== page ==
From Joe Konrath:
Porter’s nonsense in italics, my common-sense replies in bold.
“The biggest issue is one that will be difficult for us to recover from…the degradation of our worth as creatives.”
Joe sez: Our worth as creatives is dependent upon reaching readers. This meme is damned old I wrote about it back in 2010, The Value of Ebooks.
In that blog post I use real numbers to discuss author earnings, and came to this inescapable conclusion:
The value of an ebook is determined by the overall amount of money it earns, not the list price.
Obvious, right? But let’s forge ahead through this…
That line is from a piece here at Writer Unboxed a year ago, in May 2015. Our colleague Heather Webb, in As Writers, What Are We Worth?, was anticipating a groan heard ’round the world.
Last month, when I led a round-table discussion at Berlin’s Publishers’ Forum, our topic was “Re-Thinking Ebook Sales and Understanding the Consumers.” But what drew the biggest response was book pricing.
We’re in a world now that thinks it can write just as well as you can. It doesn’t need your book. It can write its own. It can publish it. And it can lowball it on Amazon.
Joe sez: This nefarious scheme is called “capitalism” and is evidence of something called a “free market”.
Once upon a time, publishing wasn’t a free market. Not everyone with a book had an equal chance to reach readers. Amazon, and other ebook retailers, have democratized the process. Which means consumers now have more choices than every before. And many of those choices are priced according to the market, rather than according to the publishing cartel that controlled pricing with their quasi-monopoly.
. . . .
In the UK in January, Penguin Random House CEO Tom Weldon told my Bookseller colleague Benedicte Page: “”One of the biggest challenges in 2016 will be e-book pricing: how do we maintain the value perception of our quality content and maximize revenues across all formats for both authors and publishers?”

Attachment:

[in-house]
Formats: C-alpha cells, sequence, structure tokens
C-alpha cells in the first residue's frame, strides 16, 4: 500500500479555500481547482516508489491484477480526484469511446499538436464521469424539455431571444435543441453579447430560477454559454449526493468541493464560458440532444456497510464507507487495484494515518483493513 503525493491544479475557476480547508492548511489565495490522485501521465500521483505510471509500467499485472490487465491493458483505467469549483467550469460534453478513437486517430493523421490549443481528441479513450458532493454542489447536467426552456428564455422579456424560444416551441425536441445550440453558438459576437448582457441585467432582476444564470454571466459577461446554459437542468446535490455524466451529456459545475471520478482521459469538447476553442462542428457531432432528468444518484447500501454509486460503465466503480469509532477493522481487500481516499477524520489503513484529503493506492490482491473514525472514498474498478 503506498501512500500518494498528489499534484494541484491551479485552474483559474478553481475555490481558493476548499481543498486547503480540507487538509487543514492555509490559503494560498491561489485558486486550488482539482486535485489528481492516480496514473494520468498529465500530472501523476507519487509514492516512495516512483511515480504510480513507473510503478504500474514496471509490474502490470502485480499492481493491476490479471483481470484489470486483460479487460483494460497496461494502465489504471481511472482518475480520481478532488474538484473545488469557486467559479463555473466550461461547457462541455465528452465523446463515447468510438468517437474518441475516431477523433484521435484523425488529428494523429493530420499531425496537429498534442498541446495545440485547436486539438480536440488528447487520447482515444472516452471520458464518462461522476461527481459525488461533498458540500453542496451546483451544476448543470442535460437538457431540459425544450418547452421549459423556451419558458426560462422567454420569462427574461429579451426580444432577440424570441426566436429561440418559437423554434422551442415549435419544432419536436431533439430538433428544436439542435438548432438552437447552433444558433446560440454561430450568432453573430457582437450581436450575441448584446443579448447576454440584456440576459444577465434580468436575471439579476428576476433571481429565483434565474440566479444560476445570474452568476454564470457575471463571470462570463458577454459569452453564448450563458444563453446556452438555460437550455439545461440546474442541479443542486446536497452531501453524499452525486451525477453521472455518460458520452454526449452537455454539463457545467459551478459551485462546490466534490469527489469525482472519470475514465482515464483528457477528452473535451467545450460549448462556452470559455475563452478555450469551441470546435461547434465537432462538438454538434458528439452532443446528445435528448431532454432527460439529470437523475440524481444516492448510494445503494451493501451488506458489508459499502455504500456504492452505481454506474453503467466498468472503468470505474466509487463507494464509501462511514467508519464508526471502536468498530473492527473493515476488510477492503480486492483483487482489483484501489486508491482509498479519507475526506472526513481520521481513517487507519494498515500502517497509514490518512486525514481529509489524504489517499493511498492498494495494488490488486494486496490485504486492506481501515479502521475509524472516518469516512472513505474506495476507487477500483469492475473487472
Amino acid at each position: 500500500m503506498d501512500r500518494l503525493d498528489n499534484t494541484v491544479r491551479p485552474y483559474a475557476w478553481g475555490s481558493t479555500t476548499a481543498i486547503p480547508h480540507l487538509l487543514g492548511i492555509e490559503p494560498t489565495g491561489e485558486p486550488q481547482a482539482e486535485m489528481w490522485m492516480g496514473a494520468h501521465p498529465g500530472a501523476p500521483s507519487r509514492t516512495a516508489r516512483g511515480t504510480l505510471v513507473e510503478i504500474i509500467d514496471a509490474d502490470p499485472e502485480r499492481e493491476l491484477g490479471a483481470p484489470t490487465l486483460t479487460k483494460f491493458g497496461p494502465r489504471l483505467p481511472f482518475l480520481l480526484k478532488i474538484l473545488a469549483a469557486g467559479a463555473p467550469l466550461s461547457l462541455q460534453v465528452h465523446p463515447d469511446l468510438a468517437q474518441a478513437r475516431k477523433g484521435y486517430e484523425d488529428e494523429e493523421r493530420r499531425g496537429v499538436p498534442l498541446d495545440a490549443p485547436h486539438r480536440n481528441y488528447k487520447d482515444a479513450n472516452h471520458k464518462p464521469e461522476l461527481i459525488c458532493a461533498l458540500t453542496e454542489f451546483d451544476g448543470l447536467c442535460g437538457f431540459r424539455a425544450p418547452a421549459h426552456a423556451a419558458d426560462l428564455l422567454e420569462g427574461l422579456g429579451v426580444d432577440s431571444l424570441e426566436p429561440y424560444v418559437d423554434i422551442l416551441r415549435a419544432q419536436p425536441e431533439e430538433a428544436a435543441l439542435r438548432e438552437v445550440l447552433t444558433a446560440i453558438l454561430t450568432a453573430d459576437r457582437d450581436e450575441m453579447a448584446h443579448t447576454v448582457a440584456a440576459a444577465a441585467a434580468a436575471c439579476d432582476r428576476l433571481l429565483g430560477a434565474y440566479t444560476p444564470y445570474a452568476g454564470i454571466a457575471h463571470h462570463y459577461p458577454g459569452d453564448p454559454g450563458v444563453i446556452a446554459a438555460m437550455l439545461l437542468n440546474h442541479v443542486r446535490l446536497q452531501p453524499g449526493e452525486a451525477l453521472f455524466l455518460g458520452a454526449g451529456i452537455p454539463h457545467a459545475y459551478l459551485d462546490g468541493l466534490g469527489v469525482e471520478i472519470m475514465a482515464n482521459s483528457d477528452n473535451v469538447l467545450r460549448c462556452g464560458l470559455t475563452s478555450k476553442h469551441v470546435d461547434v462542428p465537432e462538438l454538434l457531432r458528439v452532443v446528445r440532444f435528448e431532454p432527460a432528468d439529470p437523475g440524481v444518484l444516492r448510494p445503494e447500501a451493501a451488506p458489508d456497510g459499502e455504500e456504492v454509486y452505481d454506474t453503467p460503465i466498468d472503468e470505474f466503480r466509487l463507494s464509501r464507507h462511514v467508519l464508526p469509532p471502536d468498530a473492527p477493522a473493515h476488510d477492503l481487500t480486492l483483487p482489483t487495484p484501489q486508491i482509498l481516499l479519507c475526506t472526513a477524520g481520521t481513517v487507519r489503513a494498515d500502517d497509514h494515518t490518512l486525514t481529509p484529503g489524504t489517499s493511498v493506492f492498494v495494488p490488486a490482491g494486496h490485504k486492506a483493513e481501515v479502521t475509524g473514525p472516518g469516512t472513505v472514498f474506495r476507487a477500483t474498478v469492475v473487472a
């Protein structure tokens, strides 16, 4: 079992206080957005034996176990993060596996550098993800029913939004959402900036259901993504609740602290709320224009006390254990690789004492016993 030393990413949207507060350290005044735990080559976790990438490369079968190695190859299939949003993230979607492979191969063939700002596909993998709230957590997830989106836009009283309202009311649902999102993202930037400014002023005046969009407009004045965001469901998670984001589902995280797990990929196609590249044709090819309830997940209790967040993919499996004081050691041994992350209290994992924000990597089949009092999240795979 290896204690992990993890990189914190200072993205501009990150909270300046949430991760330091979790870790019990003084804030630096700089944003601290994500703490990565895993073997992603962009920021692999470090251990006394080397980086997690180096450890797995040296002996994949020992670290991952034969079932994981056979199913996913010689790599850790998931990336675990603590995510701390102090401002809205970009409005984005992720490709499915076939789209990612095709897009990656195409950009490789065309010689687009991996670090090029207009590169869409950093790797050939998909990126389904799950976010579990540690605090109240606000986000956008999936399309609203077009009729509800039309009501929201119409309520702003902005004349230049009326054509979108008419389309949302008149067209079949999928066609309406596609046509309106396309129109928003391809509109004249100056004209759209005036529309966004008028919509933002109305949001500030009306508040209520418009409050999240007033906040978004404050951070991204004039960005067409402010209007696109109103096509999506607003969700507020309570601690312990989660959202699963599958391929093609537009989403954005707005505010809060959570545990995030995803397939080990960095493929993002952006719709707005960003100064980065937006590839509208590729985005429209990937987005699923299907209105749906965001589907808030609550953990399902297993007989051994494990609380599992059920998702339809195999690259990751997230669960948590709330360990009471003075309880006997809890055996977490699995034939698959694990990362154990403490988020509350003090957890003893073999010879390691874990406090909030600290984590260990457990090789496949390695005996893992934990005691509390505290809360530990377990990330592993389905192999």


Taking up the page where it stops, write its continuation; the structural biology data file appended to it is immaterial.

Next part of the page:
Joe sez: Allow me to translate: “How do we get people to pay more for ebooks, because if we drop them too low then consumers will buy the ebook rather than the paper book, and paper books are where we have the distribution oligopoly.”
A year later, Webb can see clearly now. Here’s what’s happening on a daily basis to authors’ work in the marketplace:
Heather Webb @msheatherwebb – It’s awesome when people brag about how cheaply they got your novel for. NOT. They forget we make our living this way. AKA starvation diet
Joe sez: I’ll fix that quote so it makes sense. “It’s awesome when people brag about how cheaply they got your novel, because others will then seek it out and buy a copy. I wish every fan bragged about my cheap books.”
Perhaps, for some odd reason, Heather would rather sell a $14.99 ebook and earn $2.32 in royalties from her publisher (after her agent’s cut) than sell four books at $5.99 and earn $3.64.
Just saw a study done with Lemurs. Even Lemurs know $3.64 is more than $2.32.
. . . .
With both the trade and the self-publishing sectors in rampant over-production as they are today, you’re facing a sheer rock face of competition for every glance your book might get, let alone a read, let alone a sale. Your price is in free-fall.
Joe sez: Porter, have you ever been in a bookstore? Notice how it’s filled with thousands of books? Do you glance at every single one before making a selection?
There have ALWAYS been other books. But now, for the first time, the cost is coming down so it isn’t prohibitive. Rather than $30 hardcovers, which is a luxury price, readers can get new titles for $4.99. And the $4.99 book is just as good as the $30 book.
Or do you enjoy paying more for comparable products? If so, I’ve got some $40 per roll toilet paper I’ll sell you. It does the same thing as the $1 per roll toilet paper, but if you buy that cheap stuff my dignity will be in jeopardy. You don’t want me on a starvation diet, do you?
Link to the rest at Joe Konrath
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